Topic: Mediated Communication
Guest Editors: Jeremy L. Brunson and Mitchell E. Loeb
Individuals who experience disablement are often left without complete participation in the society in which they live. This can take different forms and have varying consequences depending the specific type of disability and the environmental accommodations that are available.
Individuals whose communication modality differs from the rest of society are often dependent on assistive technologies to facilitate their communication or an intermediary to communicate on their behalf in order to fully participate in society. This Special Issue of Disability Studies Quarterly will focus on mediated communication.
Submissions can include but are not restricted to:
• Theoretical/ empirical papers
• Cultural/social commentaries
• Creative works
• Book/film reviews
• Policy/legal analyses
Mediated communication is a cross-cutting subject area that can be explored through literal applications, such as sign language interpreting for deaf people, the use of communication boards and facilitated communication for autistic individuals or individuals with intellectual disabilities; or more figurative/creative representations. Scholars from all disciplines are encouraged to submit an abstract by December 15, 2010. Authors will be notified by January 15, 2011 with an anticipated publication date of fall 2011.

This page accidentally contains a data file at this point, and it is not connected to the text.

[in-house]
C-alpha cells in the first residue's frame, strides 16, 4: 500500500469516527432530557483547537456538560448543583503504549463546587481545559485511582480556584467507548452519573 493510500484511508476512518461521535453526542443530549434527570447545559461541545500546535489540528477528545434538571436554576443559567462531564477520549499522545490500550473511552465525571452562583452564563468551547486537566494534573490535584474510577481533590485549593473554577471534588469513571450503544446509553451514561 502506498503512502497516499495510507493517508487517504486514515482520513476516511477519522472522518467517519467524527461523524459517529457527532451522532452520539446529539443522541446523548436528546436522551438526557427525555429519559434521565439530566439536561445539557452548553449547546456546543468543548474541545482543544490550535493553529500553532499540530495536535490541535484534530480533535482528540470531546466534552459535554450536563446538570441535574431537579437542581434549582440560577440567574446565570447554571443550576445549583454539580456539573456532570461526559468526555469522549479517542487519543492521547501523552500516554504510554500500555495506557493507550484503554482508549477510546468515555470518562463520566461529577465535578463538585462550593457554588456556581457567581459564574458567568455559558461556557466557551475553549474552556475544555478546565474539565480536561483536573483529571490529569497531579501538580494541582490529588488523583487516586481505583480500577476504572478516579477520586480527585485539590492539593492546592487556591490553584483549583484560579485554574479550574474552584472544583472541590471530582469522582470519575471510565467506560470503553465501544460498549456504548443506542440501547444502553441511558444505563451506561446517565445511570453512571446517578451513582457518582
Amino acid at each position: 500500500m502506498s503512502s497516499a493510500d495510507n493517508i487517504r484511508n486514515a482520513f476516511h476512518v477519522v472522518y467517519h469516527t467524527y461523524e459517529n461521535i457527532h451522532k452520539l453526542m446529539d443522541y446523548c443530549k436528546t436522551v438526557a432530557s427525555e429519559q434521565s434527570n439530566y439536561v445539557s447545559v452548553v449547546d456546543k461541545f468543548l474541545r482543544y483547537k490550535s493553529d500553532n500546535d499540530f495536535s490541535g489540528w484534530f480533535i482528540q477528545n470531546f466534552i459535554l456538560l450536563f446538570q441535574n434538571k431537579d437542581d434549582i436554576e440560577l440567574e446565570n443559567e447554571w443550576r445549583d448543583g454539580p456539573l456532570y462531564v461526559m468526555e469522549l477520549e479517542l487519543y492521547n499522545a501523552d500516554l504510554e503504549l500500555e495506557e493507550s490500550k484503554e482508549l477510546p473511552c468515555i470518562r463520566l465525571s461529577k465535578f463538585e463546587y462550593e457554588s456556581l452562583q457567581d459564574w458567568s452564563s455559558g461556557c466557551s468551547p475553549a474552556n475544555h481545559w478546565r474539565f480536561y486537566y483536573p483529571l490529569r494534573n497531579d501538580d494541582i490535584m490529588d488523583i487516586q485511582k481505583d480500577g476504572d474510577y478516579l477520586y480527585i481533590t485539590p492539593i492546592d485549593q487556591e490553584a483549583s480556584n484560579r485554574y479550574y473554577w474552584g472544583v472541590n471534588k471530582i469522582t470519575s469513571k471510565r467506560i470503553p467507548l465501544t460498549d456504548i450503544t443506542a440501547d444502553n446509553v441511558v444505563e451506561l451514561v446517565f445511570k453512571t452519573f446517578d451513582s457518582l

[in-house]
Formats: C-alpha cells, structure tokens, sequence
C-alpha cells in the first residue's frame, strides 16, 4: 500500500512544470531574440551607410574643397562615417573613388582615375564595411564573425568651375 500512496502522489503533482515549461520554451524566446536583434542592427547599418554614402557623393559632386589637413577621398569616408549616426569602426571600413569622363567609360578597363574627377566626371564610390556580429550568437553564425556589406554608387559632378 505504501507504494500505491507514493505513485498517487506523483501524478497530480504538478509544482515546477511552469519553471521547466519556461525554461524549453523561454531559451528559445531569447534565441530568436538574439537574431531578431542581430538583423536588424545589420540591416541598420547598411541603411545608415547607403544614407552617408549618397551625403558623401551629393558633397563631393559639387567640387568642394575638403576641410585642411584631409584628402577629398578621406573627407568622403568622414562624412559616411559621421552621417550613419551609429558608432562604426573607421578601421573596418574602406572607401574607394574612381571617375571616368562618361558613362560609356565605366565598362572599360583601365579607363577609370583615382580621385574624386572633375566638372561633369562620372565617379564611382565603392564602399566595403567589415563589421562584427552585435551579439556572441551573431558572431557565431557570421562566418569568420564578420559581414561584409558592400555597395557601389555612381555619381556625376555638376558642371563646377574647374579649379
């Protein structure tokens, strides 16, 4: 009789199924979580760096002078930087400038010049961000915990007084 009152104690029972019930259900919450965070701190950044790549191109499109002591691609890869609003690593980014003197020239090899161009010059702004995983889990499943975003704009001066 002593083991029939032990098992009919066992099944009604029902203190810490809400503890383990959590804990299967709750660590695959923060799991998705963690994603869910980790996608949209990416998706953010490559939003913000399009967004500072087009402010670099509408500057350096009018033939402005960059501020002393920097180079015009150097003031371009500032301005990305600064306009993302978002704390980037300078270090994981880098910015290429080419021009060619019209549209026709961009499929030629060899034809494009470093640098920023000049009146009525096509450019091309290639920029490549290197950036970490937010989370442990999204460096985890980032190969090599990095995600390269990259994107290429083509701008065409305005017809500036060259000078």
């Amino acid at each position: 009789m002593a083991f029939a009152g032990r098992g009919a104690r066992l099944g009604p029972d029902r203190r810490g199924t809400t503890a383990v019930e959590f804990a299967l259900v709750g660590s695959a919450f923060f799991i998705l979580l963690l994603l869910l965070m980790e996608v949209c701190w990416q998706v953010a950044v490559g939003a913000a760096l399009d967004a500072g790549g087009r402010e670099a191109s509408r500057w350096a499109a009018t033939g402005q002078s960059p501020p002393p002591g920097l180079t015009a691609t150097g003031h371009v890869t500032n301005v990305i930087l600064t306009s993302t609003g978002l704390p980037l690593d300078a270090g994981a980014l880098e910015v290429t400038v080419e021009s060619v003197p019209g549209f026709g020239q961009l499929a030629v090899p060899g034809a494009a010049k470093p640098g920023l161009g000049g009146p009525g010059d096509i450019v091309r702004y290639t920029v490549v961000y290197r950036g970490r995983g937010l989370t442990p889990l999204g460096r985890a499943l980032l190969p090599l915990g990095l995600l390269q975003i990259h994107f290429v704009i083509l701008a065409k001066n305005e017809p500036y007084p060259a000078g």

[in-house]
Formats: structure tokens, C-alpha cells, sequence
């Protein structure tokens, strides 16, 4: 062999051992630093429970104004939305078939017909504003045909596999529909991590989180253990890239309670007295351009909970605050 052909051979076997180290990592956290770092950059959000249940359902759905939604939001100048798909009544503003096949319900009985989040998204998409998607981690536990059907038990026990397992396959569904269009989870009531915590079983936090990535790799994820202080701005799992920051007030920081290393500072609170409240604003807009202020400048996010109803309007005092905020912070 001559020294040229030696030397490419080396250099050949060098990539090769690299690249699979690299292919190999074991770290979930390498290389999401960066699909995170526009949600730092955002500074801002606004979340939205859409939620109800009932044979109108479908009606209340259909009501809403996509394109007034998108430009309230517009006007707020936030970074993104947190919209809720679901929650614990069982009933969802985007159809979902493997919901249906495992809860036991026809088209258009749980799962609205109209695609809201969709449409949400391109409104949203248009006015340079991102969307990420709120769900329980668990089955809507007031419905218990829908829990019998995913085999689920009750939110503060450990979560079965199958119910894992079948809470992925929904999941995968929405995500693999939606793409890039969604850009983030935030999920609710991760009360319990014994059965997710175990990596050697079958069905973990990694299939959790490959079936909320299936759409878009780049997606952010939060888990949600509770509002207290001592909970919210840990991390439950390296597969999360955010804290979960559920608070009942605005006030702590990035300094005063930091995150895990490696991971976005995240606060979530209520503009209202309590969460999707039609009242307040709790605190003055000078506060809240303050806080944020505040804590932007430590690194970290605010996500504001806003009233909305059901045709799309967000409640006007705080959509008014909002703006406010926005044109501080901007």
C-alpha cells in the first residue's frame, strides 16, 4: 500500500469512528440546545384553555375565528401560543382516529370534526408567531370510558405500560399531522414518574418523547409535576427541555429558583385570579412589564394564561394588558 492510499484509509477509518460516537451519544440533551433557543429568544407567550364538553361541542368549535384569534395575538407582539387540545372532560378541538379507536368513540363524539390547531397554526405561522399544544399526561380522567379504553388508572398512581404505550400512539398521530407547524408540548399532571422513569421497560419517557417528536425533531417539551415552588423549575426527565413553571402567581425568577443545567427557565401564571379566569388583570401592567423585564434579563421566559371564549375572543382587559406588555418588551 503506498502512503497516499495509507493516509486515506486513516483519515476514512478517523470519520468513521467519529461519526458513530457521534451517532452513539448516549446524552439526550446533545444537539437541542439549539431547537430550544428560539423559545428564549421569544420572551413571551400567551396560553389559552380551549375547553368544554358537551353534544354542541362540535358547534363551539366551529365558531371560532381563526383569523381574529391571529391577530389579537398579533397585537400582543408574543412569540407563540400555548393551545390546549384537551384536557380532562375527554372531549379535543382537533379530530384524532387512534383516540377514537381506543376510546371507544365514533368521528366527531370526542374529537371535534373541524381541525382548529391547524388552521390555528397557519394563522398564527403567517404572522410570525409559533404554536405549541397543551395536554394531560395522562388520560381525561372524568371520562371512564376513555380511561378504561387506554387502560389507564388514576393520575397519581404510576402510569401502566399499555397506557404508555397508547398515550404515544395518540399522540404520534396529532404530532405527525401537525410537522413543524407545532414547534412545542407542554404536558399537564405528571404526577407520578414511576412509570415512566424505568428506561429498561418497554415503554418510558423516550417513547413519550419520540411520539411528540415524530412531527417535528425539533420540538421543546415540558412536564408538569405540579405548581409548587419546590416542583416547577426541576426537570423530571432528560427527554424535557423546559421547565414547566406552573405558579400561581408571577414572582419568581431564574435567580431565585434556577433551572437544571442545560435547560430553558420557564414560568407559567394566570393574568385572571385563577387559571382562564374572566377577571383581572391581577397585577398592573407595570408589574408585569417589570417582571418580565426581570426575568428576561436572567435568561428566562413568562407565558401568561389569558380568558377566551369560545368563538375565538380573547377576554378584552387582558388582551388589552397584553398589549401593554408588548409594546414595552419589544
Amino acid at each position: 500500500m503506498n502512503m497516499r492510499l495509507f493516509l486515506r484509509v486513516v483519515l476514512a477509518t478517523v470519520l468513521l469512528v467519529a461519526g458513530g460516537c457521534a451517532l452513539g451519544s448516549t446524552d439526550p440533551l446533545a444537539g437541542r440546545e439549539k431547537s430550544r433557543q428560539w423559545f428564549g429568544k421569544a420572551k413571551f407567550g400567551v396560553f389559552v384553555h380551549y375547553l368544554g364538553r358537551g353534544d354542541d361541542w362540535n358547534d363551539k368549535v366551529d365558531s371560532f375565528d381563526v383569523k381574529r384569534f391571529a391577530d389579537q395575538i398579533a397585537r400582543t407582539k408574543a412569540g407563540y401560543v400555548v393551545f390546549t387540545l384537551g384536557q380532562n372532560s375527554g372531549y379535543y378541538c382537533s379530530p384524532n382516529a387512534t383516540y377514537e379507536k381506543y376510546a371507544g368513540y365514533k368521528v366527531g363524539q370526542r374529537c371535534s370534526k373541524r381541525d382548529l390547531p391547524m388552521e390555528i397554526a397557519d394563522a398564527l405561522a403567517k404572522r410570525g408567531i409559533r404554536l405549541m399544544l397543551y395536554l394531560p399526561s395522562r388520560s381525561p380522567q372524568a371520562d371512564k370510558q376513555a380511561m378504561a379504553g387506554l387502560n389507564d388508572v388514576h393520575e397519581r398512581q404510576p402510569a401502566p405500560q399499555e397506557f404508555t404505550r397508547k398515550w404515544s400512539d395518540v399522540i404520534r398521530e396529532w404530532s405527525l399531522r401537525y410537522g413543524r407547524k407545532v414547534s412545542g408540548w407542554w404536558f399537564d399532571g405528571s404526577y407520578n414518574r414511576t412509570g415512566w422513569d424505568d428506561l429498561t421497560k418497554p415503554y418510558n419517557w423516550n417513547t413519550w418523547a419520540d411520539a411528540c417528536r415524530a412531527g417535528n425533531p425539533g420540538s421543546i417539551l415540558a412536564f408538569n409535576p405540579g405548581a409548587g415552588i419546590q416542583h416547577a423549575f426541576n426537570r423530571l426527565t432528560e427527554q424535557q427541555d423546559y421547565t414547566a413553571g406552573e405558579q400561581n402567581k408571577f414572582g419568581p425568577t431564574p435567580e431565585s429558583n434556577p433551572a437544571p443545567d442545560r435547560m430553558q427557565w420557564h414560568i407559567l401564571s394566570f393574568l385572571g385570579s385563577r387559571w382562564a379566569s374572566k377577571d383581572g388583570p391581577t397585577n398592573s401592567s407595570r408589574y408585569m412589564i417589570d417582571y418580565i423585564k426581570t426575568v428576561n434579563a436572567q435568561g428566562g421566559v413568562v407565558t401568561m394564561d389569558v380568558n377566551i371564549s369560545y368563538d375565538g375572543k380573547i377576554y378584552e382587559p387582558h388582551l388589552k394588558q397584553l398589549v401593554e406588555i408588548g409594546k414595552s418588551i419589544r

Submissions can be sent to: jeremy.brunson@ gallaudet. edu and email@example.com
Disability Studies Quarterly (DSQ) is the journal of the Society for Disability Studies (SDS). It is a multidisciplinary and international journal of interest to social scientists, scholars in the humanities, disability rights advocates, creative writers, and others concerned with the issues of people with disabilities. It represents the full range of methods, epistemologies, perspectives, and content that the multidisciplinary field of disability studies embraces. DSQ is committed to developing theoretical and practical knowledge about disability and to promoting the full and equal participation of persons with disabilities in society.